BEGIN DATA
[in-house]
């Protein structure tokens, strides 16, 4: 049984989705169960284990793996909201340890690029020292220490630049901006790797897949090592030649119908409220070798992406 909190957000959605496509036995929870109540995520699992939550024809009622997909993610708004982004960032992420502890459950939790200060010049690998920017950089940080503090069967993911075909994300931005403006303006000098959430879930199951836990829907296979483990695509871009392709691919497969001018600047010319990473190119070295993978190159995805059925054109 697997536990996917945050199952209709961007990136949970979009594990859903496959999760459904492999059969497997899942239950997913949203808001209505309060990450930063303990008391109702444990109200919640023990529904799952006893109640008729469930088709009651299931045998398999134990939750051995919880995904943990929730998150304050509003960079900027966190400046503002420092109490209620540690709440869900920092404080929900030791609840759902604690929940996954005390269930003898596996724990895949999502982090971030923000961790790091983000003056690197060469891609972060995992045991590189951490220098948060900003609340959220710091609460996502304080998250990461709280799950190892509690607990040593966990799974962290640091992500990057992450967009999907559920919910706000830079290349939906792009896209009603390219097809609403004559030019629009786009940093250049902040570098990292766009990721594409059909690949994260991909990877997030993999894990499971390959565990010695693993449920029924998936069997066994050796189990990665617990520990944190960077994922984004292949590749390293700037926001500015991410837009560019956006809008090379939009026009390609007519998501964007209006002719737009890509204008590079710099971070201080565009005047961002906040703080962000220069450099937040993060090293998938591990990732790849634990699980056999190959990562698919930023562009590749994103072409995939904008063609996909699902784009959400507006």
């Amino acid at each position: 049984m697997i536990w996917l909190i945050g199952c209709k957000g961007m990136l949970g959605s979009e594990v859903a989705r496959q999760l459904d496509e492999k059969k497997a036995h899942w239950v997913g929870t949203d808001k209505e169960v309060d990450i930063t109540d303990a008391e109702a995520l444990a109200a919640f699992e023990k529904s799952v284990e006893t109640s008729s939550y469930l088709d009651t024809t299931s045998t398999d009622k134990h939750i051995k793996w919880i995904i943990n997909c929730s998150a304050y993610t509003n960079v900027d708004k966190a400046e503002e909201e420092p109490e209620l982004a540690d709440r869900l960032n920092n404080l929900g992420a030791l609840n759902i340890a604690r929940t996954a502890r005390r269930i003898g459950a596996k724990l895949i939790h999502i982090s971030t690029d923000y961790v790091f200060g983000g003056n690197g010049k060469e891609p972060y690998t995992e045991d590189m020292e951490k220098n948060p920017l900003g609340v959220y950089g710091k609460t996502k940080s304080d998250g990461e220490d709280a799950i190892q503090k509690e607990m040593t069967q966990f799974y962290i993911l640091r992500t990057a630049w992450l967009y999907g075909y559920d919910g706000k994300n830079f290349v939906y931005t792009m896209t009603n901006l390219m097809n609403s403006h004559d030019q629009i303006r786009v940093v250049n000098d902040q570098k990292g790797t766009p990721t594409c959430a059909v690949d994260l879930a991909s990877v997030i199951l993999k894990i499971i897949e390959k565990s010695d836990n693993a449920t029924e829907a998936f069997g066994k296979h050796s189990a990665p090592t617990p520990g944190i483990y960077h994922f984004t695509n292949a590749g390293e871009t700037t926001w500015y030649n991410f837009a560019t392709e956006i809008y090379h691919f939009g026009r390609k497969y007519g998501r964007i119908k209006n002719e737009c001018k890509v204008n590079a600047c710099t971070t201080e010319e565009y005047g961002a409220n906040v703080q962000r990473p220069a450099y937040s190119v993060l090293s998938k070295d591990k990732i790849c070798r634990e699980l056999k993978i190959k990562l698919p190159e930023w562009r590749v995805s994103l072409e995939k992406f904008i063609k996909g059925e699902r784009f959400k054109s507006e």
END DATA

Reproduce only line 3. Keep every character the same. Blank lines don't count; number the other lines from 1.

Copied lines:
């Amino acid at each position: 049984m697997i536990w996917l909190i945050g199952c209709k957000g961007m990136l949970g959605s979009e594990v859903a989705r496959q999760l459904d496509e492999k059969k497997a036995h899942w239950v997913g929870t949203d808001k209505e169960v309060d990450i930063t109540d303990a008391e109702a995520l444990a109200a919640f699992e023990k529904s799952v284990e006893t109640s008729s939550y469930l088709d009651t024809t299931s045998t398999d009622k134990h939750i051995k793996w919880i995904i943990n997909c929730s998150a304050y993610t509003n960079v900027d708004k966190a400046e503002e909201e420092p109490e209620l982004a540690d709440r869900l960032n920092n404080l929900g992420a030791l609840n759902i340890a604690r929940t996954a502890r005390r269930i003898g459950a596996k724990l895949i939790h999502i982090s971030t690029d923000y961790v790091f200060g983000g003056n690197g010049k060469e891609p972060y690998t995992e045991d590189m020292e951490k220098n948060p920017l900003g609340v959220y950089g710091k609460t996502k940080s304080d998250g990461e220490d709280a799950i190892q503090k509690e607990m040593t069967q966990f799974y962290i993911l640091r992500t990057a630049w992450l967009y999907g075909y559920d919910g706000k994300n830079f290349v939906y931005t792009m896209t009603n901006l390219m097809n609403s403006h004559d030019q629009i303006r786009v940093v250049n000098d902040q570098k990292g790797t766009p990721t594409c959430a059909v690949d994260l879930a991909s990877v997030i199951l993999k894990i499971i897949e390959k565990s010695d836990n693993a449920t029924e829907a998936f069997g066994k296979h050796s189990a990665p090592t617990p520990g944190i483990y960077h994922f984004t695509n292949a590749g390293e871009t700037t926001w500015y030649n991410f837009a560019t392709e956006i809008y090379h691919f939009g026009r390609k497969y007519g998501r964007i119908k209006n002719e737009c001018k890509v204008n590079a600047c710099t971070t201080e010319e565009y005047g961002a409220n906040v703080q962000r990473p220069a450099y937040s190119v993060l090293s998938k070295d591990k990732i790849c070798r634990e699980l056999k993978i190959k990562l698919p190159e930023w562009r590749v995805s994103l072409e995939k992406f904008i063609k996909g059925e699902r784009f959400k054109s507006e």